Note:  Do not rely on this information. It is very old.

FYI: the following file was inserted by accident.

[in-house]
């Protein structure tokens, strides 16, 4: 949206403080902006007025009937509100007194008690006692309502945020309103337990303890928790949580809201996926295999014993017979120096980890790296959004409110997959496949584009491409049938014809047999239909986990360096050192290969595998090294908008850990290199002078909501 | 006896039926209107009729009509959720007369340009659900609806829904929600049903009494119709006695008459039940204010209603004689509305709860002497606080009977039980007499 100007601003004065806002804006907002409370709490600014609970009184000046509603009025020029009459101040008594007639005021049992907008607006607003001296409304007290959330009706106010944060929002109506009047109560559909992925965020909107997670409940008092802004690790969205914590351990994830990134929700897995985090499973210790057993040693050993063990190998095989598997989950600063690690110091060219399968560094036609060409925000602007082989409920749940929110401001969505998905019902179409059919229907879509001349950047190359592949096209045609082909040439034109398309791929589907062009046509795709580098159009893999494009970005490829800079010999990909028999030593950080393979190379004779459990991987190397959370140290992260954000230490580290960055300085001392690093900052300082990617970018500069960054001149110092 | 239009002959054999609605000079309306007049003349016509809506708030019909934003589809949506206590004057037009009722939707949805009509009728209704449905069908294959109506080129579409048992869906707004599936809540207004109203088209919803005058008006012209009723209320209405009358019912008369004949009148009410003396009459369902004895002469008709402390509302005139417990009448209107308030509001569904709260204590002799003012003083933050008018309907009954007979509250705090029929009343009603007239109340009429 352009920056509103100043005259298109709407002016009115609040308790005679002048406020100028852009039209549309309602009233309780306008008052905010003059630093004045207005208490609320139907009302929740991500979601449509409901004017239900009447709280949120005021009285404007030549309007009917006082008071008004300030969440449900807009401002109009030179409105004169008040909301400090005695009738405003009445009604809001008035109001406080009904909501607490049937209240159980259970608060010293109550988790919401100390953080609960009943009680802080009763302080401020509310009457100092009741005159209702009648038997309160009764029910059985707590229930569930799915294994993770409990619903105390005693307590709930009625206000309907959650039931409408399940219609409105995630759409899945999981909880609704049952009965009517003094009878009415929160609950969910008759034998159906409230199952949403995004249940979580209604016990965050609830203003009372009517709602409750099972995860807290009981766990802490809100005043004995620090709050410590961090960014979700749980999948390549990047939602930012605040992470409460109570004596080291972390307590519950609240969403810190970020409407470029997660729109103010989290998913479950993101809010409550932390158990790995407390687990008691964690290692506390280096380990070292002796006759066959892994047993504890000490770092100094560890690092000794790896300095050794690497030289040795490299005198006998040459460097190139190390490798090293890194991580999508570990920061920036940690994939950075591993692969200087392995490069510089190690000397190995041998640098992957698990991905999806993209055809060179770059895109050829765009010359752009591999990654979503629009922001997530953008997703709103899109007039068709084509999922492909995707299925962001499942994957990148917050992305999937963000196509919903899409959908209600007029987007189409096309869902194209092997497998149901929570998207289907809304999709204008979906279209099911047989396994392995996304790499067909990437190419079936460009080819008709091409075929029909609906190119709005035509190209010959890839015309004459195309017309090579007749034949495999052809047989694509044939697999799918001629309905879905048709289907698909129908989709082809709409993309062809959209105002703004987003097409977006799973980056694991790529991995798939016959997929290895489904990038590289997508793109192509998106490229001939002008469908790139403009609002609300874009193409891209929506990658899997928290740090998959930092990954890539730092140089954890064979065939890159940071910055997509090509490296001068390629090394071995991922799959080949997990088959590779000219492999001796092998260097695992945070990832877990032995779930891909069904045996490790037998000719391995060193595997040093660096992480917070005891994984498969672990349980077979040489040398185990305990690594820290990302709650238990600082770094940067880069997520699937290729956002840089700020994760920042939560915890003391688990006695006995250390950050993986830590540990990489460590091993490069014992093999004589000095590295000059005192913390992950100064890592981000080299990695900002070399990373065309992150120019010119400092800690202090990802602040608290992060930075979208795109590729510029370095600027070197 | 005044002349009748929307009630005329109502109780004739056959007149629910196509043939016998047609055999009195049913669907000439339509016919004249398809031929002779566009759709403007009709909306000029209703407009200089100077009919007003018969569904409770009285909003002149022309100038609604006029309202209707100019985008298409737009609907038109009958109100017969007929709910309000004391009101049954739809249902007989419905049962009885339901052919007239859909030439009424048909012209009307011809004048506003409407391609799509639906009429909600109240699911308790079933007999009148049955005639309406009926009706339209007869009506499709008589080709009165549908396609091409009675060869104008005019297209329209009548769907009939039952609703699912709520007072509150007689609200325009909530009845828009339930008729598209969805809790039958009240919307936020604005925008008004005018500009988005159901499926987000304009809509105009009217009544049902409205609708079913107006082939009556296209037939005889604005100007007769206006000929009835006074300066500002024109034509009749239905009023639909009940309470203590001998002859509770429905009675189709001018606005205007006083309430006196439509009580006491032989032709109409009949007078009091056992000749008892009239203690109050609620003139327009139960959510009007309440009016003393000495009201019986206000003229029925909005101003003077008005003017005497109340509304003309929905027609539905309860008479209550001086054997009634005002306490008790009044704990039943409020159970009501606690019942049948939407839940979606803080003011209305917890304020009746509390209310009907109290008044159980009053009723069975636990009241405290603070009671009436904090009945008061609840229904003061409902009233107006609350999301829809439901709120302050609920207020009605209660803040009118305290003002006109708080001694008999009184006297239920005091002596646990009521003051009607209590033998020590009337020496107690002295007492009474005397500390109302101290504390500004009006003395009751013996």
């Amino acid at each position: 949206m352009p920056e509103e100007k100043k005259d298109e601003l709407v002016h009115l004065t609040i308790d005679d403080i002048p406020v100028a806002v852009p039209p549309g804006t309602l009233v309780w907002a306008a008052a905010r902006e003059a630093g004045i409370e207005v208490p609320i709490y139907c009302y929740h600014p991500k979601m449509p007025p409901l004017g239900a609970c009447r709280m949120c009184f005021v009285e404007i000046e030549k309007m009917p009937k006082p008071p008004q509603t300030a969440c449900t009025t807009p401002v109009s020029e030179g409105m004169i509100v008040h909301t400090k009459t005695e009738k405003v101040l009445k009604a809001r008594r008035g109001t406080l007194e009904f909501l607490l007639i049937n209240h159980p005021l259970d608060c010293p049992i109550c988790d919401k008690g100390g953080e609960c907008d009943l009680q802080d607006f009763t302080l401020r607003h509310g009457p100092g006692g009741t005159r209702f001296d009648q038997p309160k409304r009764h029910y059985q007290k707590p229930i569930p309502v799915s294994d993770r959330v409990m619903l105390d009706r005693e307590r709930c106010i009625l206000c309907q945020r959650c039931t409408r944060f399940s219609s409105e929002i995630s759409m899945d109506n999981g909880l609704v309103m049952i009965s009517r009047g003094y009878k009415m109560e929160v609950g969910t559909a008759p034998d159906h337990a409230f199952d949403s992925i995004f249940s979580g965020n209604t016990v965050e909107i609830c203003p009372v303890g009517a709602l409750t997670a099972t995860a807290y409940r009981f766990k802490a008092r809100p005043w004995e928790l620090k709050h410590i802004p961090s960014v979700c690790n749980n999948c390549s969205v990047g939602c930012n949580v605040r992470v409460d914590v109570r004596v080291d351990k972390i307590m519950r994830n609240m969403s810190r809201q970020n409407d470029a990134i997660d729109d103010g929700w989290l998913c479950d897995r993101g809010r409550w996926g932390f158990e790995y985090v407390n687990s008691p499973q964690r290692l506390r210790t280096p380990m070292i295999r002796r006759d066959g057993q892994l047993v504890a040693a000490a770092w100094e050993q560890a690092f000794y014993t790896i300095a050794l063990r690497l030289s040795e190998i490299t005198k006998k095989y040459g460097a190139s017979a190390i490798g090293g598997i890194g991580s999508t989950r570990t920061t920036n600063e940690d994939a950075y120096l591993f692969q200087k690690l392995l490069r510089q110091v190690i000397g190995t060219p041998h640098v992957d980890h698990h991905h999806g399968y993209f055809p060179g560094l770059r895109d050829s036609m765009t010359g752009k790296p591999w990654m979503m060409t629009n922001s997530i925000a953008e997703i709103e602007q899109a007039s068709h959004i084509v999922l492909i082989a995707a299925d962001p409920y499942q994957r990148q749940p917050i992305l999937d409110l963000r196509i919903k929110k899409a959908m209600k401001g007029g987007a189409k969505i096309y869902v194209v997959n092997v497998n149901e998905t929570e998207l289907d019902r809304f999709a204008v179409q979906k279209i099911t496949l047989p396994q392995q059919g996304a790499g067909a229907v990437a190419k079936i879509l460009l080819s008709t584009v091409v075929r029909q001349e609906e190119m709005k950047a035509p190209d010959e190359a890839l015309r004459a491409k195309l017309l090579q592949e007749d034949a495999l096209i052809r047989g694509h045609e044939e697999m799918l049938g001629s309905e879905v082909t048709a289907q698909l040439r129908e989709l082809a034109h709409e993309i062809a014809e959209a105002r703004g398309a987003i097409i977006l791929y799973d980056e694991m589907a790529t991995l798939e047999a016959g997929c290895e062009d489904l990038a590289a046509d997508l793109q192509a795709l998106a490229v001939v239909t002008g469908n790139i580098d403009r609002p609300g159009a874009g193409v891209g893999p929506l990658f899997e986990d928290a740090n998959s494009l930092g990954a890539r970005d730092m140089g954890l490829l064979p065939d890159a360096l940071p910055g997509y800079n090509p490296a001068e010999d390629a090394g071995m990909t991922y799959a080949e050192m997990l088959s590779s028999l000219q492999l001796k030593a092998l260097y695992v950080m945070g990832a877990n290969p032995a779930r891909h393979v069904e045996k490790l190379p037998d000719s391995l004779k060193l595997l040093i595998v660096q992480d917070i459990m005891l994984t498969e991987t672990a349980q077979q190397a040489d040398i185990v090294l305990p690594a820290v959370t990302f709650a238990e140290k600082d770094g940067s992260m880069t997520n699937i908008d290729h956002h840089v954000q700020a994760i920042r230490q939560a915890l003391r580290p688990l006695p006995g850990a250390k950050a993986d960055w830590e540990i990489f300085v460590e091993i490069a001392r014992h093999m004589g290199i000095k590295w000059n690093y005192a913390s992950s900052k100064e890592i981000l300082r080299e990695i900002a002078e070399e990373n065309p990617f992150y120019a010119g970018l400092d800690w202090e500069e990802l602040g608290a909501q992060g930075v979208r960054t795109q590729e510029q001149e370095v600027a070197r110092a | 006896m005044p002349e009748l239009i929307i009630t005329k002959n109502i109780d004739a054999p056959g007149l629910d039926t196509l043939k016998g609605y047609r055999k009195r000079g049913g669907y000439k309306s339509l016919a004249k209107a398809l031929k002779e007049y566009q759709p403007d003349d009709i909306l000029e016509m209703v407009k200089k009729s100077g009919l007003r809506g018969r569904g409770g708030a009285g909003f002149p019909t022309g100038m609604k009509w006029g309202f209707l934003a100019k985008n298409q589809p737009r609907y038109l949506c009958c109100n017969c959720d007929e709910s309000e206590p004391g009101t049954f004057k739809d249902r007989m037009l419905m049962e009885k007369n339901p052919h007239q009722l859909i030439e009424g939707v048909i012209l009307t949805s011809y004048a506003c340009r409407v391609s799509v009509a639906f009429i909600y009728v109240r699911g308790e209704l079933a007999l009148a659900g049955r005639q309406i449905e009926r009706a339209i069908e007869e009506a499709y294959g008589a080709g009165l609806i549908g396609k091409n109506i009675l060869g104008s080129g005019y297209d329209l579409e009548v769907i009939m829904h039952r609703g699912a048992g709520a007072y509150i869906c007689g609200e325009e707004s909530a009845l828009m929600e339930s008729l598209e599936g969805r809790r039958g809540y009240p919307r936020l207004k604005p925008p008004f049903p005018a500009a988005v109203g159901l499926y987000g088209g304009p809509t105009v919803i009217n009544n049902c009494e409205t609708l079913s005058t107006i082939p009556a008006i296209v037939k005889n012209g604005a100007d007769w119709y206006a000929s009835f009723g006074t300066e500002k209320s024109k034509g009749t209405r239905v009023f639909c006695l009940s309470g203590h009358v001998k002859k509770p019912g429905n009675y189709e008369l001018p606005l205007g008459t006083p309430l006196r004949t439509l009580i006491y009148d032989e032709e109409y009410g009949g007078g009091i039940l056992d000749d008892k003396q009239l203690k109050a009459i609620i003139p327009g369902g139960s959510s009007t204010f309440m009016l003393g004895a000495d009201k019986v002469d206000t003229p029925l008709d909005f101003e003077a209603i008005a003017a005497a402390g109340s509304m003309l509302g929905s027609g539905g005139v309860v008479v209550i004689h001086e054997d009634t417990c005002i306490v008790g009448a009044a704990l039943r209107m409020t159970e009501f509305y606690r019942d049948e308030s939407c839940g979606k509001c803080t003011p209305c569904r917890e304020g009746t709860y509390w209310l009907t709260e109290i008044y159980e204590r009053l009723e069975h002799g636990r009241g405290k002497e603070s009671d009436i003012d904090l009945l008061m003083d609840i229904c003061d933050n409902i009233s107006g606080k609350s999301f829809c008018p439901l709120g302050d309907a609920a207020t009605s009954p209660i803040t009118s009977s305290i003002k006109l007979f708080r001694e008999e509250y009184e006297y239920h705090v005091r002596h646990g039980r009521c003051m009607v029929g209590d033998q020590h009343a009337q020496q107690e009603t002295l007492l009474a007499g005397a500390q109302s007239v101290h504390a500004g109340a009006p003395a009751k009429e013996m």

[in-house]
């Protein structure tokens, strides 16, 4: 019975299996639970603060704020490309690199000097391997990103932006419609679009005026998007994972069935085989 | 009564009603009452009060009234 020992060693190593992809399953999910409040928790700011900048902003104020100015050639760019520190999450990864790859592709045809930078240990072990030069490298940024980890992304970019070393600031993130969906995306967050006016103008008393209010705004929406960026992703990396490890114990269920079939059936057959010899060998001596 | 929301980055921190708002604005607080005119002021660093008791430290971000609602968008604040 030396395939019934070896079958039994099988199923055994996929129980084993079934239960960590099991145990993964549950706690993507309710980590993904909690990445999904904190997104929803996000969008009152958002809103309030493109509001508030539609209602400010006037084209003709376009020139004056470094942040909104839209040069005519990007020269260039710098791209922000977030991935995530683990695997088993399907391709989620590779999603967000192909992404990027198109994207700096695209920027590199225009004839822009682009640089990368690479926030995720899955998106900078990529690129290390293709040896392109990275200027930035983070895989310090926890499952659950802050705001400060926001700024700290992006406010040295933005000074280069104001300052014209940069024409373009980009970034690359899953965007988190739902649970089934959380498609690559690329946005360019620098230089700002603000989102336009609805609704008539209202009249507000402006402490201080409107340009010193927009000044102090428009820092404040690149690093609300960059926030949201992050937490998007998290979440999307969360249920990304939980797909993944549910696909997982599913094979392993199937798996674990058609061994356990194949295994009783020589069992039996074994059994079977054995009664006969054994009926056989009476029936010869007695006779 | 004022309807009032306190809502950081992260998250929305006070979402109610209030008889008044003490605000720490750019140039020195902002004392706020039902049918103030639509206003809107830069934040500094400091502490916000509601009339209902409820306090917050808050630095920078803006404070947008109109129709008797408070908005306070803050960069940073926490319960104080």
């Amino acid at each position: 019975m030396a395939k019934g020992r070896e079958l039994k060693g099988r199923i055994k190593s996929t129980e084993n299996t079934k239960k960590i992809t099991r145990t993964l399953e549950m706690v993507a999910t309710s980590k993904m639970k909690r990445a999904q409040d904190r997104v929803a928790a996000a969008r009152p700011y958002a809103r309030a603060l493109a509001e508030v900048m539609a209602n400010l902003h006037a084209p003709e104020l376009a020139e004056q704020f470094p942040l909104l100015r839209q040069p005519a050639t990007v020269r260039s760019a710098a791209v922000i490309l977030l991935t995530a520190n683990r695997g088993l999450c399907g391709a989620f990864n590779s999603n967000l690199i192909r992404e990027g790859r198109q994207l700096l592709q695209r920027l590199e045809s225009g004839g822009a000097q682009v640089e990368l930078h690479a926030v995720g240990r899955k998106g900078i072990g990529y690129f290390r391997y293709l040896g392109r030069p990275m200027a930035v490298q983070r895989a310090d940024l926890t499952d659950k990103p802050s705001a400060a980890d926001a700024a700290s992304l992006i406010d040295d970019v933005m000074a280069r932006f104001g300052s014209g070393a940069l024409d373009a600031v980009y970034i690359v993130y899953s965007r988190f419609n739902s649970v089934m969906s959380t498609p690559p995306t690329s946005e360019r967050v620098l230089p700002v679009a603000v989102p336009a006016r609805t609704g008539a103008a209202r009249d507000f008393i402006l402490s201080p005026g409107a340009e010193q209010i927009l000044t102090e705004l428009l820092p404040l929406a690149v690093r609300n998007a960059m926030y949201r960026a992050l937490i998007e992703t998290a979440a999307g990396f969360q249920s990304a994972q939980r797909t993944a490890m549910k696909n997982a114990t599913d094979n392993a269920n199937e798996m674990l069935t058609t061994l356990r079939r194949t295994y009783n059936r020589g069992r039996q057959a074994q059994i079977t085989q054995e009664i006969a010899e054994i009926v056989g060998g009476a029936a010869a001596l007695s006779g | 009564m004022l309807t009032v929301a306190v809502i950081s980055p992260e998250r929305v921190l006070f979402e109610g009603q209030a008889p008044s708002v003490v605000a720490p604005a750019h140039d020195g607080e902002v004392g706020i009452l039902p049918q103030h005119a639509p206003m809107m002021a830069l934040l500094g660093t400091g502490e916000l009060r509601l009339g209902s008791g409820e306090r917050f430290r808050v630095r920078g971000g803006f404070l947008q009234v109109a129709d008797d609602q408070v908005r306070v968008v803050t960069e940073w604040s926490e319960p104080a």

Sonthals (SANTAL), a large Kolarian nation of East Central India in Baghalpur, north-west of Murshedabad, reaching from the Daman-i-Koh (Rajmahal) Hills on right bank of the Ganges southwards to about 24° N. lat. north-west of Calcutta. Chief tribal divisions: Saran, Murmu, Marli, Kisku, Basera, Karwar, Chorai. Many of the Sonthals engage themselves as coolies in the British colonies, and large numbers have become Protestants. Their language, reduced to written form by the missionaries, and spoken by over 1,000,000, is the best known, the most highly inflected, and by far the most important of all the Kolarian languages; but the type seems more Dravidian than Kolarian, almost round face, large mouth, tumid lips, flat forehead, moderately prominent cheek-bones, coarse, black, lank hair, short stature, robust constitution, showing a remarkable immunity from fever in malarious districts: This characteristic enables the Sonthals to work on plantations where the climate would be fatal to almost any other race. (Hunter, Annals of Rural Bengal; Dalton, Ethnology of Bengal.)